When my daughter asked for an “Astronaut Princess” party for her fourth birthday, we were a little stumped. What does an astronaut princess do? What sort of party would she have? When the internet wasn’t helping me come up with a lot of princess-like astronauts (let alone “girly” ones), I went to the mastermind herself.
Me: What do astronaut princesses do?
Jenna: They drive rocket ships through outerspace.
Me: Anything else?
Jenna: Well, they have to decorate their rocket ships before they will fly. The astronaut princesses color them and make them pretty; that’s how they fly. And then they fly them through outerspace with all of the stars.
CHALLENGE ONE: ROCKET SHIP
The only way I could fathom having 15-odd preschoolers (and their siblings) driving rocket ships was if the ships were made of cardboard. A little bit of R&D allowed us to determine that large diaper boxes were the PERFECT size for this particular project, and given that we have an amazing network of young families in our area, I was able to amass 15 of these boxes (and similar shapes) in no time.
To make them a little more rocket-like (and easy to decorate), here’s how we modified them:
What I Used (per rocket ship):
- Cardboard box
- Box cutter
- Packing tape
- Duct tape
- Box cutter
- 2 silver solo cups
- Optional: green and red paint
(1) Dismantle box (so that it lays flat).
(2) Cut the two short flaps off.
(3) On the same side as you cut the short flaps off, cut long flaps at an angle (wings).
(4) Trace bottom of solo cups on one short end (this will be the back of the rocket ship). Cut out circles.
(5) Reassemble box so that the unfinished box is on the outside (to be decorated), securing with packing tape.
(6) Cut out bottom of box and tape around any rough edges.
(7) Rip two 25″ lengths of duct tape, folding both in half.
(8) Cut slits 3″ from the end of the long ends of your box under the angled flaps. Slide duct tape ends into these slits and secure with packing tape (these will act as straps for the “astronauts”).
(9) Insert solo cups into holes as the rocket engines (or allow kids to do this during the “decorating phase”). Then, give them to kids to decorate with crayons, stickers, glue/construction paper, etc. We have a small garden area that was perfect to keep the craft contained while the kids were working (and to keep the smaller, mobile siblings from eating the decorative accents). Printable sign here.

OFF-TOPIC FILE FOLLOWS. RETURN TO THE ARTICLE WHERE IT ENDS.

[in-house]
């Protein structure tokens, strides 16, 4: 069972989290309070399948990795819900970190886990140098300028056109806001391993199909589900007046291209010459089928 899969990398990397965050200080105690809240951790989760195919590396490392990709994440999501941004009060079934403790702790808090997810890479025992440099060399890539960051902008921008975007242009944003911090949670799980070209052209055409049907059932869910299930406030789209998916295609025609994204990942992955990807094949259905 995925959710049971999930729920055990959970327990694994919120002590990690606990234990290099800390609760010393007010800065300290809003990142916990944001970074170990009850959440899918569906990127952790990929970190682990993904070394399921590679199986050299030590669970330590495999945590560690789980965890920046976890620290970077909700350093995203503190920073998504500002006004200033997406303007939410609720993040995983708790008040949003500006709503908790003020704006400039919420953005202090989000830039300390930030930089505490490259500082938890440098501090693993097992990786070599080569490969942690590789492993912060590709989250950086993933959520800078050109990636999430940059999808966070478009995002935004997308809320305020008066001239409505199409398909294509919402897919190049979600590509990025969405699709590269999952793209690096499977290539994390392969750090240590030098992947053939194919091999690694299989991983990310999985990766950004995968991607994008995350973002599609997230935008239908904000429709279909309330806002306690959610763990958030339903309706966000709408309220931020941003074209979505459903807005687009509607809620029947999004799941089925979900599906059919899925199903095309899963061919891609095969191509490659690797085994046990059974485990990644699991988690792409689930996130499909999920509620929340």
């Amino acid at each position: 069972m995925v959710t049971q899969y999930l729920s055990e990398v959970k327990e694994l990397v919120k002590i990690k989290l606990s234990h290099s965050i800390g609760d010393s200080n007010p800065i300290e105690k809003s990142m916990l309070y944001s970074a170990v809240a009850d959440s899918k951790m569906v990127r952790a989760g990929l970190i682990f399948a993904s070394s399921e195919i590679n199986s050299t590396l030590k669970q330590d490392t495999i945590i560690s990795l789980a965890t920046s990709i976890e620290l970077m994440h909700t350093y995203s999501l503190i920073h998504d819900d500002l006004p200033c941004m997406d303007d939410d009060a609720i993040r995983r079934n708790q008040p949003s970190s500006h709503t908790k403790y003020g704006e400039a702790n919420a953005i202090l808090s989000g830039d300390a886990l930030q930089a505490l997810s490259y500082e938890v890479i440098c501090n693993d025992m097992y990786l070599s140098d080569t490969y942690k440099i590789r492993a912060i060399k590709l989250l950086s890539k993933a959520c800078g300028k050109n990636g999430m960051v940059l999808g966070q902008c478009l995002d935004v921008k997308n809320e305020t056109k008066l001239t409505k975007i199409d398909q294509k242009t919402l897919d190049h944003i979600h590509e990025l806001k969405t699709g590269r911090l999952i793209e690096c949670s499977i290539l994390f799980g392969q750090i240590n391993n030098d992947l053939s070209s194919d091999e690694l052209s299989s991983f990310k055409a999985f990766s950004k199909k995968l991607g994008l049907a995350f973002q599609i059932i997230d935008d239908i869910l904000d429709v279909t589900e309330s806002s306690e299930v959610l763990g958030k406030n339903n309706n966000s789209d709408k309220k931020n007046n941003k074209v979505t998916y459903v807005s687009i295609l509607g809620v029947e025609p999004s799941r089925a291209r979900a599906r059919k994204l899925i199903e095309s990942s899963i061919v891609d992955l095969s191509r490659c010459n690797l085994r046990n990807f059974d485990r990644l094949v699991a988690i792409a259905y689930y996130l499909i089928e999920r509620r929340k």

(10) OPTIONAL: Retain circles from solo cup and paint red and green as “stop” and “go” buttons. Buttons aside, there was only one speed for these kids!
CHALLENGE TWO: OUTERSPACE (WITH STARS)
The next challenge was how to get these ships to fly through “outerspace with stars.” One of the joys of young kids is the range of their imagination and, therefore, we could have let the kids loose in the backyard and called it “outerspace,” and they would have enjoyed it just fine. That being said, after two timely discoveries, I was motivated to be a little more literal:
(1) A stash of Christmas lights we had bought in a January sale ($1 for 100 mini lights).
(2) A hotel in the midst of renovation with an amazing array of large furniture boxes and a consultant who was amenable to a crazy pregnant lady showing up and asking to cart away 10 of his boxes.
What I Used:
- 3 large furniture boxes
- Box cutter
- Packing tape
- 700 Christmas lights
- Black paint
- 4 emergency blankets
- Silver duct tape
(1) Assemble boxes together with box cutter and packing tape, retaining as much of each box as possible for structural integrity.
With my three boxes, I left them as tall as possible since I would be having kids run through them instead of crawling. As you can see in the picture, I cut the “front piece” on two sides and attached it to the next box. I did the same thing with the third box. The middle box was the least sturdy (with both front and back de-stabilized). In order to enhance the stability, I taped these cut pieces one of the other boxes. I also taped the tops together to provide a nice roof.
(2) Mark the location of each light and then drill holes to allow for lights to poke through the cardboard (this will be tricky on the sides where you have more than one layer of cardboard).
(3) Determine how you want your ends to look. Because we were planning on over a dozen kids using the tunnel outside on a warm day, we opted for open ends. Since it was an “astronaut princess” tunnel, Jenna helped me design the doors to look more like doors for a castle.
(4) Remove lights and paint inside of box black. Once paint dries, re-install lights.
(5) Cover tunnel with emergency blankets, securing with silver duct tape. We added this decorative door and sign too, just for fun!
(6) Plug in and enjoy!!!
For other space-themed ideas, please check out Once Upon a Galaxy: An Astronaut Princess Birthday!